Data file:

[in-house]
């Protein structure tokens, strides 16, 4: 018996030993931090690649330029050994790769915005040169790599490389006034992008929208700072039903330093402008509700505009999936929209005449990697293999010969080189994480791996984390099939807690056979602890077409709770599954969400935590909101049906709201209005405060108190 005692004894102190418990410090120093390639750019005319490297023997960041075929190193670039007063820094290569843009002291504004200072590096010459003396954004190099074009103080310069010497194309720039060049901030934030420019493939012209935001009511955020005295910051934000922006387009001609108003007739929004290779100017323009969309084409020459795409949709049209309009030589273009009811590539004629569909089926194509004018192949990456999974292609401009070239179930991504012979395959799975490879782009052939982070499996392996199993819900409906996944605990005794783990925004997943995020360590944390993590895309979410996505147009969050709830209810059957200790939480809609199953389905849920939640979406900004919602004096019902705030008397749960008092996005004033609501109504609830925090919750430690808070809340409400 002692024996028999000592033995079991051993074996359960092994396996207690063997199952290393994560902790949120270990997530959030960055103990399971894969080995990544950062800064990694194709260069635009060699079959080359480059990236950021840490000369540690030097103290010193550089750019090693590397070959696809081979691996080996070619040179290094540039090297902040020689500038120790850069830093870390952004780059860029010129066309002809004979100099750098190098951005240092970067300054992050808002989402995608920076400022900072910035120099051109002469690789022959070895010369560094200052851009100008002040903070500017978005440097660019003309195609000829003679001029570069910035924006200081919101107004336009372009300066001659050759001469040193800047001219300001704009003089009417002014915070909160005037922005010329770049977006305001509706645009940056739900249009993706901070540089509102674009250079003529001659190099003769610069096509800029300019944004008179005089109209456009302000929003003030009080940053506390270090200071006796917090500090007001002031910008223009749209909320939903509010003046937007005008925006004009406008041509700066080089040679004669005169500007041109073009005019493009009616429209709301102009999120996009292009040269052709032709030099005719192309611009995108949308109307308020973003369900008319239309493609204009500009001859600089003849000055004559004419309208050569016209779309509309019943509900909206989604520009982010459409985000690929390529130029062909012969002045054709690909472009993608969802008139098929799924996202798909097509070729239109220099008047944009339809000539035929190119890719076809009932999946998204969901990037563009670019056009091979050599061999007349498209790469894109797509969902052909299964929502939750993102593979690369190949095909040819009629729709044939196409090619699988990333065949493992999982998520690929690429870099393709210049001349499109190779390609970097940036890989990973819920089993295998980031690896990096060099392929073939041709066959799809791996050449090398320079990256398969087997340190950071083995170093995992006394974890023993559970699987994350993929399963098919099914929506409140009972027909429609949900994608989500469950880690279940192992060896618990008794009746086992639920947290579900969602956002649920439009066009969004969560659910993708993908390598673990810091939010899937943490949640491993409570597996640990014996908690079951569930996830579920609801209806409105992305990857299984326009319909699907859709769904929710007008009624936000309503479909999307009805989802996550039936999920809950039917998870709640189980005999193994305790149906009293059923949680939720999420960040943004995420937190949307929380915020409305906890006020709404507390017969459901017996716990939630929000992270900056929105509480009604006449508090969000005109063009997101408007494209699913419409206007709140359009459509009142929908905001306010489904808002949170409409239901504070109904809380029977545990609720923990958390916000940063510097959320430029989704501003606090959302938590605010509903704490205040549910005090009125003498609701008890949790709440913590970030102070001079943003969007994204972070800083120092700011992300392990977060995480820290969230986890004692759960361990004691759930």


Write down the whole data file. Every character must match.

[in-house]
């Protein structure tokens, strides 16, 4: 018996030993931090690649330029050994790769915005040169790599490389006034992008929208700072039903330093402008509700505009999936929209005449990697293999010969080189994480791996984390099939807690056979602890077409709770599954969400935590909101049906709201209005405060108190 005692004894102190418990410090120093390639750019005319490297023997960041075929190193670039007063820094290569843009002291504004200072590096010459003396954004190099074009103080310069010497194309720039060049901030934030420019493939012209935001009511955020005295910051934000922006387009001609108003007739929004290779100017323009969309084409020459795409949709049209309009030589273009009811590539004629569909089926194509004018192949990456999974292609401009070239179930991504012979395959799975490879782009052939982070499996392996199993819900409906996944605990005794783990925004997943995020360590944390993590895309979410996505147009969050709830209810059957200790939480809609199953389905849920939640979406900004919602004096019902705030008397749960008092996005004033609501109504609830925090919750430690808070809340409400 002692024996028999000592033995079991051993074996359960092994396996207690063997199952290393994560902790949120270990997530959030960055103990399971894969080995990544950062800064990694194709260069635009060699079959080359480059990236950021840490000369540690030097103290010193550089750019090693590397070959696809081979691996080996070619040179290094540039090297902040020689500038120790850069830093870390952004780059860029010129066309002809004979100099750098190098951005240092970067300054992050808002989402995608920076400022900072910035120099051109002469690789022959070895010369560094200052851009100008002040903070500017978005440097660019003309195609000829003679001029570069910035924006200081919101107004336009372009300066001659050759001469040193800047001219300001704009003089009417002014915070909160005037922005010329770049977006305001509706645009940056739900249009993706901070540089509102674009250079003529001659190099003769610069096509800029300019944004008179005089109209456009302000929003003030009080940053506390270090200071006796917090500090007001002031910008223009749209909320939903509010003046937007005008925006004009406008041509700066080089040679004669005169500007041109073009005019493009009616429209709301102009999120996009292009040269052709032709030099005719192309611009995108949308109307308020973003369900008319239309493609204009500009001859600089003849000055004559004419309208050569016209779309509309019943509900909206989604520009982010459409985000690929390529130029062909012969002045054709690909472009993608969802008139098929799924996202798909097509070729239109220099008047944009339809000539035929190119890719076809009932999946998204969901990037563009670019056009091979050599061999007349498209790469894109797509969902052909299964929502939750993102593979690369190949095909040819009629729709044939196409090619699988990333065949493992999982998520690929690429870099393709210049001349499109190779390609970097940036890989990973819920089993295998980031690896990096060099392929073939041709066959799809791996050449090398320079990256398969087997340190950071083995170093995992006394974890023993559970699987994350993929399963098919099914929506409140009972027909429609949900994608989500469950880690279940192992060896618990008794009746086992639920947290579900969602956002649920439009066009969004969560659910993708993908390598673990810091939010899937943490949640491993409570597996640990014996908690079951569930996830579920609801209806409105992305990857299984326009319909699907859709769904929710007008009624936000309503479909999307009805989802996550039936999920809950039917998870709640189980005999193994305790149906009293059923949680939720999420960040943004995420937190949307929380915020409305906890006020709404507390017969459901017996716990939630929000992270900056929105509480009604006449508090969000005109063009997101408007494209699913419409206007709140359009459509009142929908905001306010489904808002949170409409239901504070109904809380029977545990609720923990958390916000940063510097959320430029989704501003606090959302938590605010509903704490205040549910005090009125003498609701008890949790709440913590970030102070001079943003969007994204972070800083120092700011992300392990977060995480820290969230986890004692759960361990004691759930």